According to reports from the scene of the accident, Watson’s vehicle was completely destroyed on impact. At this stage, the total number of fatalities – beyond Watson are unknown.
The 73-year-old was thrust into the spotlight last year, when the Commission of Inquiry into State Capture uncovered evidence of corruption, bribery and money-laundering related to Bosasa – now known as African Global Operation.
Former Chief Operating Officer (COO), Angelo Agrizzi, shocked South Africa during his time before deputy chief justice Raymond Zondo, testifying that former president Jacob Zuma – along with a host of other African National Congress (ANC) politicians – had received exorbitant bribes from Watson in order to secure lucrative tender contracts.
Agrizzi’s testimony before the commission is widely regarded as the most damning indictment of the ANC’s involvement in the State Capture project. As a result of his controversial testimony, Agrizzi became the subject of numerous death threats.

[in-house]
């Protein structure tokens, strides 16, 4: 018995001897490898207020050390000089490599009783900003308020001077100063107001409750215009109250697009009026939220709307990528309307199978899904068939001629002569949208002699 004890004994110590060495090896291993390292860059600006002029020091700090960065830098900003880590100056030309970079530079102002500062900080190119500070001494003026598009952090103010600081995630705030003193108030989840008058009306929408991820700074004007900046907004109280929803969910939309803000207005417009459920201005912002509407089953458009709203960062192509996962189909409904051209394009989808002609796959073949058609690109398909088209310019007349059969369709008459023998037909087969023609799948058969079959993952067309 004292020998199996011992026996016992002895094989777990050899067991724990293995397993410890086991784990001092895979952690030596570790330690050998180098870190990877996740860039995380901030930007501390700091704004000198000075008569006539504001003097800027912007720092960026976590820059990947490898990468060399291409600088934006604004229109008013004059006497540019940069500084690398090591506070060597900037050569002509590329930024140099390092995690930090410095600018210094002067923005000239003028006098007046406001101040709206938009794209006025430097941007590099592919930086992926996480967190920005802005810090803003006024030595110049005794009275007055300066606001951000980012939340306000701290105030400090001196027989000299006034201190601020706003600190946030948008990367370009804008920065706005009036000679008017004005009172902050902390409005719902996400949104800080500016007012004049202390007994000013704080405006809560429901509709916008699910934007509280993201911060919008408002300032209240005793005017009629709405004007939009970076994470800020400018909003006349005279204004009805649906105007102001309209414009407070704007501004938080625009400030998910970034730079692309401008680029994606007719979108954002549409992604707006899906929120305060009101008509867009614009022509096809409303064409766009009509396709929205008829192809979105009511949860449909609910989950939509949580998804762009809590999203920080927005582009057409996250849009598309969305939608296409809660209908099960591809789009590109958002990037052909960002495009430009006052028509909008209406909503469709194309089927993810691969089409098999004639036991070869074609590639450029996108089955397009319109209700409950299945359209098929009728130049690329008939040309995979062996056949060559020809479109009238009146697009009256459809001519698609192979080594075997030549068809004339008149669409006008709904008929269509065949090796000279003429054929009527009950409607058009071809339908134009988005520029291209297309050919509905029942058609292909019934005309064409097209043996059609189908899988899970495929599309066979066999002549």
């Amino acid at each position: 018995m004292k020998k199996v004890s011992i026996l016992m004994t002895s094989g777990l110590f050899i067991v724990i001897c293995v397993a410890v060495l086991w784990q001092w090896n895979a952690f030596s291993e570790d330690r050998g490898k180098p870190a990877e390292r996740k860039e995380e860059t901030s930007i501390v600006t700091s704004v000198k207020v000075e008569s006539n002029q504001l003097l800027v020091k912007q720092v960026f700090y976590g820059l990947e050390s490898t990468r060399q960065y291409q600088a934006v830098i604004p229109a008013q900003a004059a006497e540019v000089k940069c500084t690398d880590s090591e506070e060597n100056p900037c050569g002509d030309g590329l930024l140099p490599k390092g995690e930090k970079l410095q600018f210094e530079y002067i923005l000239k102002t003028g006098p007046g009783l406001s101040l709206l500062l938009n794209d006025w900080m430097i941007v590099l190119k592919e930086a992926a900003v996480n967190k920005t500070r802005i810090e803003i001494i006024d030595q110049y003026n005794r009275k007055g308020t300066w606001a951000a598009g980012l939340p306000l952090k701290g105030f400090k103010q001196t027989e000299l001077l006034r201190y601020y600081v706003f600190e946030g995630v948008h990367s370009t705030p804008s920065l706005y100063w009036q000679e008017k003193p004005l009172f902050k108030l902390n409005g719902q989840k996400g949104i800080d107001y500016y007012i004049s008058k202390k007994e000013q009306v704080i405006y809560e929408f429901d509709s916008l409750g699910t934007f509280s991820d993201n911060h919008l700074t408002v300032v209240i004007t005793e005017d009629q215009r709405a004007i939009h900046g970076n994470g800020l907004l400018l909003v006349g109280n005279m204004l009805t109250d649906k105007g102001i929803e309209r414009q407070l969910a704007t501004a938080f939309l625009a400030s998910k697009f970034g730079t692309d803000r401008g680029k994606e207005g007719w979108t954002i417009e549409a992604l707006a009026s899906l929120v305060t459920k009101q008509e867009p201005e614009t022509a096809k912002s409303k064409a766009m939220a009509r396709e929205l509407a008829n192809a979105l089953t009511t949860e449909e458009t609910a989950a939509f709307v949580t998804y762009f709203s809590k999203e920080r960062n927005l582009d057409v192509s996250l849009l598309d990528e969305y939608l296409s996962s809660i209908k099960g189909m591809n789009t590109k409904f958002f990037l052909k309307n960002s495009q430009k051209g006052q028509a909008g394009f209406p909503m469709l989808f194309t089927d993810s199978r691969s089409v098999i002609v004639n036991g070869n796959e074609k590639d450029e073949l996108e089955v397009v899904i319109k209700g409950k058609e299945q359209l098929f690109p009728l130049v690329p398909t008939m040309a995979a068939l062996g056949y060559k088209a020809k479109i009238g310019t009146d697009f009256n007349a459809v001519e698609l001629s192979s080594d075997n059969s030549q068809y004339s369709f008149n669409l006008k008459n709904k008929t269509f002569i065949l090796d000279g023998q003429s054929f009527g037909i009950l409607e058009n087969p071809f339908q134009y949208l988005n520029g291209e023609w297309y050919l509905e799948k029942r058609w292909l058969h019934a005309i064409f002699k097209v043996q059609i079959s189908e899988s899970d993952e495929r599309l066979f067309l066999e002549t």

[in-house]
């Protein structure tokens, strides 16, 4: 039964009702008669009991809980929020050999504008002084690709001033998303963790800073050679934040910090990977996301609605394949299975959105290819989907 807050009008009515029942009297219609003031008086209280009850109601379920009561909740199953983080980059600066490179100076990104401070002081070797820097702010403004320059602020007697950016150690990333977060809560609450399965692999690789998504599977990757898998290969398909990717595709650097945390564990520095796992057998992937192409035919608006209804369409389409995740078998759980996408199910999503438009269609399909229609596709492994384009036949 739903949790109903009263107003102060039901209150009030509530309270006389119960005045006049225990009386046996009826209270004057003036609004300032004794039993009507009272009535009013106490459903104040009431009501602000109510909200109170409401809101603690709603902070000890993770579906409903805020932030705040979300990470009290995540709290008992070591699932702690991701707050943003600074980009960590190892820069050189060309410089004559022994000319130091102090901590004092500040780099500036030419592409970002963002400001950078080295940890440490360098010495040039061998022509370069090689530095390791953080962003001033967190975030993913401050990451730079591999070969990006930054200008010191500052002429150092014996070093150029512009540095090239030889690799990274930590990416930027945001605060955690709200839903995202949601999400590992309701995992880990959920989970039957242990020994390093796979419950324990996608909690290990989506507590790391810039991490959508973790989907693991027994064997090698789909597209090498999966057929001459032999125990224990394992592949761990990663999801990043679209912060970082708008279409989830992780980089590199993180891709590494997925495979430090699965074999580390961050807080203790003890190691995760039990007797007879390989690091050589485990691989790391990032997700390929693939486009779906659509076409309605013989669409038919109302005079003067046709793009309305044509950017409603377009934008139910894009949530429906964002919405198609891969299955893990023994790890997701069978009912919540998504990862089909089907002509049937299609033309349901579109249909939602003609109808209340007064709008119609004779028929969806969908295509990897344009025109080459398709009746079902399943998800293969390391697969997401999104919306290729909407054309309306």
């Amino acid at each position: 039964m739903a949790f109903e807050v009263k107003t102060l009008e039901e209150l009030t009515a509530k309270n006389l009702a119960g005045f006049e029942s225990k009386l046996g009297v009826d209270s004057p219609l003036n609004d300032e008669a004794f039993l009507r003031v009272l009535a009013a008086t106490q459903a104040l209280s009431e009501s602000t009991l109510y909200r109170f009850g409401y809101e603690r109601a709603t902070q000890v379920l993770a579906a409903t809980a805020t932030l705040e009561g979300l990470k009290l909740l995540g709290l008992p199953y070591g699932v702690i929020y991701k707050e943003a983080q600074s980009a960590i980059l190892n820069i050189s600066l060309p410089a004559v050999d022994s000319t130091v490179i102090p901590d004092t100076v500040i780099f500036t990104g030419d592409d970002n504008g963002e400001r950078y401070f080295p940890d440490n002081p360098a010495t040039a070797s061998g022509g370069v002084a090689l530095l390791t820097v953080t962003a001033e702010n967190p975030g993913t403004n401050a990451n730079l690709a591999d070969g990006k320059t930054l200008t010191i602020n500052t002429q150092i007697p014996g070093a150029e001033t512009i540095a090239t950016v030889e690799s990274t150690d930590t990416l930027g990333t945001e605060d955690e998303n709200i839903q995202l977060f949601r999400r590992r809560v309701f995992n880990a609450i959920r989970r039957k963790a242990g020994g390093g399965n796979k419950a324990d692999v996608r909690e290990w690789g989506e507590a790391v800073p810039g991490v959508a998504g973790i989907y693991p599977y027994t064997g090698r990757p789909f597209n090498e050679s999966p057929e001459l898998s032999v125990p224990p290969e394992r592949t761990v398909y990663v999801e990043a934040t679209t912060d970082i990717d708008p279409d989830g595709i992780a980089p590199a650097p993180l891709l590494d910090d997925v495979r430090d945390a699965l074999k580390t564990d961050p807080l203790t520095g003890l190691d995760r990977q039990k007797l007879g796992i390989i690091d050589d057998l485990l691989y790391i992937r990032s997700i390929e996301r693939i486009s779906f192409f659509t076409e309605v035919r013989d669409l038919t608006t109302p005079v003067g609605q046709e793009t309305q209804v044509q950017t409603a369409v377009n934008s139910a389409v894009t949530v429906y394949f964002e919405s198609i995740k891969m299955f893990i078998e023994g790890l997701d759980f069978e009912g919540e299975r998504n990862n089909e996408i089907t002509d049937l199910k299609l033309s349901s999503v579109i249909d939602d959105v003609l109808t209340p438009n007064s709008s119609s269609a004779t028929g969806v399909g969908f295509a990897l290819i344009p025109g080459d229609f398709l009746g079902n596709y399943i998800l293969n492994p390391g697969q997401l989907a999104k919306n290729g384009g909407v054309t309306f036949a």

In addition to his alleged connection to Zuma, the Public Protector, Busisiwe Mkhwebane, proved that current president, Cyril Ramaphosa, had accepted a R500 000 donation from Watson to assist with his CR17 electoral campaign. The success of the party campaign saw Ramaphosa defeat Nkosazana Dlamini-Zuma at the ANC’s electoral conference.
In the wake of Ramaphosa’s success, however, a string of concerns regarding the campaign’s funding and donation programmes have come under fire. Mkhwebane, in her CR17 report, stated that the R500 000 donation from Watson was just the tip of the iceberg. She subsequently requested that the National Prosecuting Authority (NPA) investigate Ramaphosa’s campaign for money laundering.
The man Gavin Watson
One of four brothers, Gavin Watson was born on a farm near Somerset East in the Eastern Cape. Watson became the CEO of Bosasa in 1996 after partnering with Dyambu Trust a subsidiary of the ANC Women’s League.
The company focused on lucrative government contracts for services rendered to prisons across South Africa. In 2004, the Department of Correctional Services awarded Bosasa a multimillion rand contract to provide catering services to the prison system.
It’s estimated that Bosasa made R12 billion in 15 years, thanks to its cosy and controversial relationship with the ruling party.